26 Years and Counting

I don’t even have a website for my new business yet, but in my calculations I’m setting it up to include paying myself a salary. Otherwise, what’s the point? My set up in the past has been to always have a separate account – two actually. An ‘everyday’ business account, where money comes in and costs get paid from, and an attached online saver type: where I can squirrel away money for tax, GST and all that. Simple, but effective.


I have just opened a separate account for my business too and am really looking forward to ‘paying myself’ at the end of each month! I too was using personal account as business and personal mixed together and found that I was just getting too confused with what I needed in there on what dates and how much I could spend etc. Now I am so much more organised and I feel like I am more motivated because I am being ‘paid’!


I think I have a good system. Any money that is in my PayPal account I use for purchasing more supplies, online courses etc. The money that gets paid direct through Etsy goes into my bank account once every 2 weeks and then I transfer that into my personal savings account (if we don’t need it for something else). Right now that seems to be working for us.

Penny- Elizabeth Neil

I stopped making handmade jewelry for this very reason – my materials were reasonably cheap (all recycled) and my expenses were super-low, and yet what I was making was just barely over the calculated wholesale rate. Putting my prices up to where I needed them priced me right out of a marketplace like Etsy, where almost no one charges what they ought to for handmade jewelry. So I dropped it and started selling vintage instead. I have no idea if I make enough profit to get a wage, but I’ve got enough money to live, save and buy my stock, and I know I make profit on every single item. And because I love it more than anything (except maybe my photography) that’s enough for me! For now. It’s interesting though- when I was making jewelry it was a constant worry to me that I wasn’t profiting from it. Now I do vintage, I stopped caring about it, even though it’s just as much of a job (actually more). I really should get on that though…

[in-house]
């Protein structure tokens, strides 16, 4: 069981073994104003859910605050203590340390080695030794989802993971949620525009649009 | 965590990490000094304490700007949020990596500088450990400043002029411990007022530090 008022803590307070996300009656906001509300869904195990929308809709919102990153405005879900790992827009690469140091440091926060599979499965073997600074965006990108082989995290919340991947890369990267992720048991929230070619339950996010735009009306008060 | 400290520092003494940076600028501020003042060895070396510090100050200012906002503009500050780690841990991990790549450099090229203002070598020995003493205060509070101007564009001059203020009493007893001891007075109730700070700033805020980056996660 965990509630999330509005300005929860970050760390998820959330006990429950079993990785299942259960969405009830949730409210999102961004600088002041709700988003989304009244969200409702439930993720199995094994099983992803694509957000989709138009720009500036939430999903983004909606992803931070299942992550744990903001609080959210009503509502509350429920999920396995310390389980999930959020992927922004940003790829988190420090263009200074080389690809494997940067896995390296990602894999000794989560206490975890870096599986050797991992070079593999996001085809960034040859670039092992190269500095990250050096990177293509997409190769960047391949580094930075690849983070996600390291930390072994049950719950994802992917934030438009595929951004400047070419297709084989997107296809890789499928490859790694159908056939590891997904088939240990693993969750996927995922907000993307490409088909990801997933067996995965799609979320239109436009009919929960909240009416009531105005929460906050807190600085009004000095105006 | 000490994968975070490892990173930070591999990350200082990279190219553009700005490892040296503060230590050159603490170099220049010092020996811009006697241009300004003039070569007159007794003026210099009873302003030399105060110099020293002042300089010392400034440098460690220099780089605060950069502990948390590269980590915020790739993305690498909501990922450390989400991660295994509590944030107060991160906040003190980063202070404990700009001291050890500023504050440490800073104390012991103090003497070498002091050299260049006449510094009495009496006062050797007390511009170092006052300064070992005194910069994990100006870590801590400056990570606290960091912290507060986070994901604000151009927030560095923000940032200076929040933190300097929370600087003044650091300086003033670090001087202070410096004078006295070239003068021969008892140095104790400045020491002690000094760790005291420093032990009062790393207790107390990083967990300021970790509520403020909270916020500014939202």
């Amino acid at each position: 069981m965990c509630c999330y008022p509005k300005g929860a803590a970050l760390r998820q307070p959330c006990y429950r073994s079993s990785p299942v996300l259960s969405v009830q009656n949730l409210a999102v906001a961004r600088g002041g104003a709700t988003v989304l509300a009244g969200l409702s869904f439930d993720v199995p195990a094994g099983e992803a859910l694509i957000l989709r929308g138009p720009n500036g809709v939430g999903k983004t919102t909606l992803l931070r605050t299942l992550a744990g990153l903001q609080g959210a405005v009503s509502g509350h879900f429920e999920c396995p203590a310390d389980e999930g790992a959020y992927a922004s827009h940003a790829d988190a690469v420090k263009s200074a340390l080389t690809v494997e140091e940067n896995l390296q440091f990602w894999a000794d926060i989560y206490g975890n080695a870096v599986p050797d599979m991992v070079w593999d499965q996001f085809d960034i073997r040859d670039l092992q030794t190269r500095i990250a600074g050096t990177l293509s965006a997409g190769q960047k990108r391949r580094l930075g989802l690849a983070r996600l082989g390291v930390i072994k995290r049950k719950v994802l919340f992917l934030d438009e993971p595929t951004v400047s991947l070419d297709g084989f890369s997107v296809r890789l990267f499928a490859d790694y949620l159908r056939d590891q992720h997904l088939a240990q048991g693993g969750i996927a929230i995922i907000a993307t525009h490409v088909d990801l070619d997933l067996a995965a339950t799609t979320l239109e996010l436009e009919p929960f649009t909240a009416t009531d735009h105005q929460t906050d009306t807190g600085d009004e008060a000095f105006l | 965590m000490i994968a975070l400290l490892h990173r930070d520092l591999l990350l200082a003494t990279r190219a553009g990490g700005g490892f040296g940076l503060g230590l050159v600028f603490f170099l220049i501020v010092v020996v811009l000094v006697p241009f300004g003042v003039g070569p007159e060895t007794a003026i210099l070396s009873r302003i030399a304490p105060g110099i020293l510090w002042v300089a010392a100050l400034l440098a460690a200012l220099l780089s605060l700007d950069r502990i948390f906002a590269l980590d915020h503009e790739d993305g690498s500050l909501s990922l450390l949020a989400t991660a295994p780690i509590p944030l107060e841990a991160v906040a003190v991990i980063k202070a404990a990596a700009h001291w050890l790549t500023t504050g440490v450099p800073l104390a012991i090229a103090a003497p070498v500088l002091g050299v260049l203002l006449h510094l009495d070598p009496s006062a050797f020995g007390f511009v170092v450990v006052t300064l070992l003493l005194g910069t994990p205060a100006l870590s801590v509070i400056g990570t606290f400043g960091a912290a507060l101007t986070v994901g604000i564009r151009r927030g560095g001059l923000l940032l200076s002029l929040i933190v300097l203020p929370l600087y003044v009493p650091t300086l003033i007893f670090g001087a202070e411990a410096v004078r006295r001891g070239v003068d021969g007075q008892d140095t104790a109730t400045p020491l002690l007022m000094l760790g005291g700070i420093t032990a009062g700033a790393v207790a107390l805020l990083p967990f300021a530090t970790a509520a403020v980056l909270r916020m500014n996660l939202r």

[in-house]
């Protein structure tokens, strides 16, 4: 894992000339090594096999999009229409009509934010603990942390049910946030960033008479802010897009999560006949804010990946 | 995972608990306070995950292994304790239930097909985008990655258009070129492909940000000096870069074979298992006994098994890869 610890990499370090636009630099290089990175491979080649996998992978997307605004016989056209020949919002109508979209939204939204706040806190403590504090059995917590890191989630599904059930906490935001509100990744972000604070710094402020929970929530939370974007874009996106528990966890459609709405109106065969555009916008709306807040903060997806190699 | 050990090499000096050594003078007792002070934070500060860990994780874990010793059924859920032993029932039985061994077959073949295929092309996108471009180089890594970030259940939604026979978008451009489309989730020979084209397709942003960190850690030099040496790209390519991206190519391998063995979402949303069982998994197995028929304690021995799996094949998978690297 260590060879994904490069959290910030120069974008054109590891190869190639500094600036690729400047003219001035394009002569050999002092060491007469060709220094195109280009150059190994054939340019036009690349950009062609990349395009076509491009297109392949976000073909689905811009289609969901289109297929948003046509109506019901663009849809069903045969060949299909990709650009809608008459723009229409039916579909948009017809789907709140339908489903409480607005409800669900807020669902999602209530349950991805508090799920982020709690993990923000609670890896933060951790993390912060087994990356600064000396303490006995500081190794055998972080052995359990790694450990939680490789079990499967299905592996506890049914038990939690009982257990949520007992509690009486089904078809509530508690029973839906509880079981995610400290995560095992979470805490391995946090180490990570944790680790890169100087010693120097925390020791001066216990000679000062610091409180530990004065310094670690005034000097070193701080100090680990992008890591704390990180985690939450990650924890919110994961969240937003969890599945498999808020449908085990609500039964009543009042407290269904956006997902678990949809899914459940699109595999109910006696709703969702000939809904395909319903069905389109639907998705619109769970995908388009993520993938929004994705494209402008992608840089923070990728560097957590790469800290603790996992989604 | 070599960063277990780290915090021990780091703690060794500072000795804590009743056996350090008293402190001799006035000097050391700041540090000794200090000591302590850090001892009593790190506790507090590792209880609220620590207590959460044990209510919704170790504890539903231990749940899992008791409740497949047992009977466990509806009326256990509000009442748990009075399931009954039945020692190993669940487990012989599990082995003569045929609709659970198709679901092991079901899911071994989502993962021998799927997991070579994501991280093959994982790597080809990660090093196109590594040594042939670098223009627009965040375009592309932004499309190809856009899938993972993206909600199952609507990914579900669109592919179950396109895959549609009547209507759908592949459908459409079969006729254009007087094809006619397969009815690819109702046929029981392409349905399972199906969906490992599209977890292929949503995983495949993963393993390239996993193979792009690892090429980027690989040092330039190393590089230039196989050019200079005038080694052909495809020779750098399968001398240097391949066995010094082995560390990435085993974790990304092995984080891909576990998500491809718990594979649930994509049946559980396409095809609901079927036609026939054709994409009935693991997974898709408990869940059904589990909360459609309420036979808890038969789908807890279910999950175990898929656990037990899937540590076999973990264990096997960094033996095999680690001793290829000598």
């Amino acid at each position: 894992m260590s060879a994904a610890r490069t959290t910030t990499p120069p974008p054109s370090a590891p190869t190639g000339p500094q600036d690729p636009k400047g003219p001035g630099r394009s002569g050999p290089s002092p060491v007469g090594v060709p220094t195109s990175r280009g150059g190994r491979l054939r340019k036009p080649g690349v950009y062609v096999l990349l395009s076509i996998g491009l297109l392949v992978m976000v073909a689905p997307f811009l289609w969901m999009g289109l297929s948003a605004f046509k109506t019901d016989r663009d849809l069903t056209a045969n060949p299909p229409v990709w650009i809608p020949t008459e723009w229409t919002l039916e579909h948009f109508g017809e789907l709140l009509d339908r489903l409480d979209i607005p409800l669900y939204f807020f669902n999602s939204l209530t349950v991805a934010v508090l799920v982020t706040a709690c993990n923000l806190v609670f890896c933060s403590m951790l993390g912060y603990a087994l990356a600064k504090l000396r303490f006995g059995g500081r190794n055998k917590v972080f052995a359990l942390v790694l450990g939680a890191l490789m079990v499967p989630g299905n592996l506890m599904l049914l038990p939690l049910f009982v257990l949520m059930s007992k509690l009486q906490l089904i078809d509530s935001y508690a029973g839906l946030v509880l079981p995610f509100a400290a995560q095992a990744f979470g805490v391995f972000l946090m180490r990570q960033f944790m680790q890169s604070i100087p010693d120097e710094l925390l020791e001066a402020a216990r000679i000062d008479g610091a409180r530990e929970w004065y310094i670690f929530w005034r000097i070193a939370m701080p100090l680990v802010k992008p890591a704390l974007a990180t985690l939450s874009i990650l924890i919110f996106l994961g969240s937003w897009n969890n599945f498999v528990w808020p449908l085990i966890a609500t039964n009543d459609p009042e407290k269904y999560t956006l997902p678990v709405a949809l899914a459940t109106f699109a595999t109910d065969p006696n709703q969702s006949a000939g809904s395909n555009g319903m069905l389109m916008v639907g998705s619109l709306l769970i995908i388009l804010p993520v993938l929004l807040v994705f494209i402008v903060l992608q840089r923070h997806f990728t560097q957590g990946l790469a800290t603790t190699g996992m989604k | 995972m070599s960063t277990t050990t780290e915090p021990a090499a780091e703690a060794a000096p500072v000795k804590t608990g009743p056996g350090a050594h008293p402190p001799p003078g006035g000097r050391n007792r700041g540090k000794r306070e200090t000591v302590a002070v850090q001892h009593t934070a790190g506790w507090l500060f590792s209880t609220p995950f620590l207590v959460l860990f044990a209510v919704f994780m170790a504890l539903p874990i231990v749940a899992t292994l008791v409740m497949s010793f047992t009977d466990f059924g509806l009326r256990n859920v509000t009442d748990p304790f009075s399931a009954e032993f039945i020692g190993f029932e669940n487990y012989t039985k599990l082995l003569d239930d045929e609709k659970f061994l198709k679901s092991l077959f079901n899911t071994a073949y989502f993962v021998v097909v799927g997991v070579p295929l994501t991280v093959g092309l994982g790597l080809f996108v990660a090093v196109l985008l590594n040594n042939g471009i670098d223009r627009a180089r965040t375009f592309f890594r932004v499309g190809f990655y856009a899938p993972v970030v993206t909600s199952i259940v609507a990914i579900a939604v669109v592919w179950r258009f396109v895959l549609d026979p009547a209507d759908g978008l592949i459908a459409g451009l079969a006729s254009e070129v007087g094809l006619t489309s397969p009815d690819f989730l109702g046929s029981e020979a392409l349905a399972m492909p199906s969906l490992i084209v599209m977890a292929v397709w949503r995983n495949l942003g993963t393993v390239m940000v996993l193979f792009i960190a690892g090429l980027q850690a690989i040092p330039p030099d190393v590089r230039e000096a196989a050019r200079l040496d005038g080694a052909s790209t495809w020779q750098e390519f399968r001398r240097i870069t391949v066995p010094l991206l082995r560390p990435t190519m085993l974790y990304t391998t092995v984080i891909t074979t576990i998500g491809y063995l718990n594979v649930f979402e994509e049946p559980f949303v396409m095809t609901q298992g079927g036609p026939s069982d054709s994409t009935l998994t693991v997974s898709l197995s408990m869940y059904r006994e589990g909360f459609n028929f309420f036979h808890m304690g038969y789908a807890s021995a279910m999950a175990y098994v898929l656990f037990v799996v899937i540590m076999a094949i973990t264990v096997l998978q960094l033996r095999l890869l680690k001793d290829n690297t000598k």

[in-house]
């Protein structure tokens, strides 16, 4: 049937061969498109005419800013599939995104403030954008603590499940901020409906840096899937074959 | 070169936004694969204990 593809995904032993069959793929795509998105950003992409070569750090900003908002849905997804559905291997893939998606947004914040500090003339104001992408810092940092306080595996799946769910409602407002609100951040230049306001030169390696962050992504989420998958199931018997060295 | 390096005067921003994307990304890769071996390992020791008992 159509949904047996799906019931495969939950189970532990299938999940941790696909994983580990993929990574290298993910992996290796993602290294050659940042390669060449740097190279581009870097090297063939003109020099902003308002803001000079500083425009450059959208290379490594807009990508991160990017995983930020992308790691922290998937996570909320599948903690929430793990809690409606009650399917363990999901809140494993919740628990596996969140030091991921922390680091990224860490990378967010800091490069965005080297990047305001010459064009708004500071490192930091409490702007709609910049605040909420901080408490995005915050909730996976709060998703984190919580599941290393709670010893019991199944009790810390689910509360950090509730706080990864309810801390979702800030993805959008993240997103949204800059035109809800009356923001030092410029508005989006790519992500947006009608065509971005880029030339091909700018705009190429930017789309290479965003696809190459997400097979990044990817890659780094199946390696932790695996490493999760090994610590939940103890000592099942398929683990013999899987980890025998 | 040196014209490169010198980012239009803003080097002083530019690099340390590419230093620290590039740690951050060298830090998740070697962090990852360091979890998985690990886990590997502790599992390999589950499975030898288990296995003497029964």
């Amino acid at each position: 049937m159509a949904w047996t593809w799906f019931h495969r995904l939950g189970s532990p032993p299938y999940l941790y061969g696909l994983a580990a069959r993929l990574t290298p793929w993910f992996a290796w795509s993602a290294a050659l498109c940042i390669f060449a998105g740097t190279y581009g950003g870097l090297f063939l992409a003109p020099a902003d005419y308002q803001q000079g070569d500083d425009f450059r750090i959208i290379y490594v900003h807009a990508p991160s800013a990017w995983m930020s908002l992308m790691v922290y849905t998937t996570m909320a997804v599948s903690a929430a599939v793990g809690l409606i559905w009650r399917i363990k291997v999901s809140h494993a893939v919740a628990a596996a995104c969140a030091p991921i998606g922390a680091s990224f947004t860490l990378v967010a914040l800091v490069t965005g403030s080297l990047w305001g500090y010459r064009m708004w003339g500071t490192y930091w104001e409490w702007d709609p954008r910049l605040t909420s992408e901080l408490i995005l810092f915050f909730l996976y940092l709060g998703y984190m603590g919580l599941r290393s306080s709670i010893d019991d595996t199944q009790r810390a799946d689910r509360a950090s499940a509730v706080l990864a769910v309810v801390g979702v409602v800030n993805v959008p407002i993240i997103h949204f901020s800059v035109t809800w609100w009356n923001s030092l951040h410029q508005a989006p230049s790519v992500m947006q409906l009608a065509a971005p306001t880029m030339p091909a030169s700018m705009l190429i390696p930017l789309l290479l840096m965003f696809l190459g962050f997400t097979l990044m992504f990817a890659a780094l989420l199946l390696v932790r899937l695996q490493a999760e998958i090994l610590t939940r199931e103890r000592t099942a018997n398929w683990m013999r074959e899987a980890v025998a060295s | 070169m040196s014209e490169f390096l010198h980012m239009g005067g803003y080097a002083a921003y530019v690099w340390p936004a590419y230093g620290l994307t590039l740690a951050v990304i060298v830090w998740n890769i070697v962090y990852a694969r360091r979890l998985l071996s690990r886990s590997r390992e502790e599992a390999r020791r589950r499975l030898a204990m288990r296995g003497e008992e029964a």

Ali Manning

This was so interesting to read. And great timing – my weekend project is to figure out my monthly cash flow and re-do product pricing because I just rented studio space and need to figure my rent into the equation. I love the idea of setting up a direct transfer to my personal checking account twice a month – even if it’s only a small amout – at least I will feel I’m being paid.

What say you?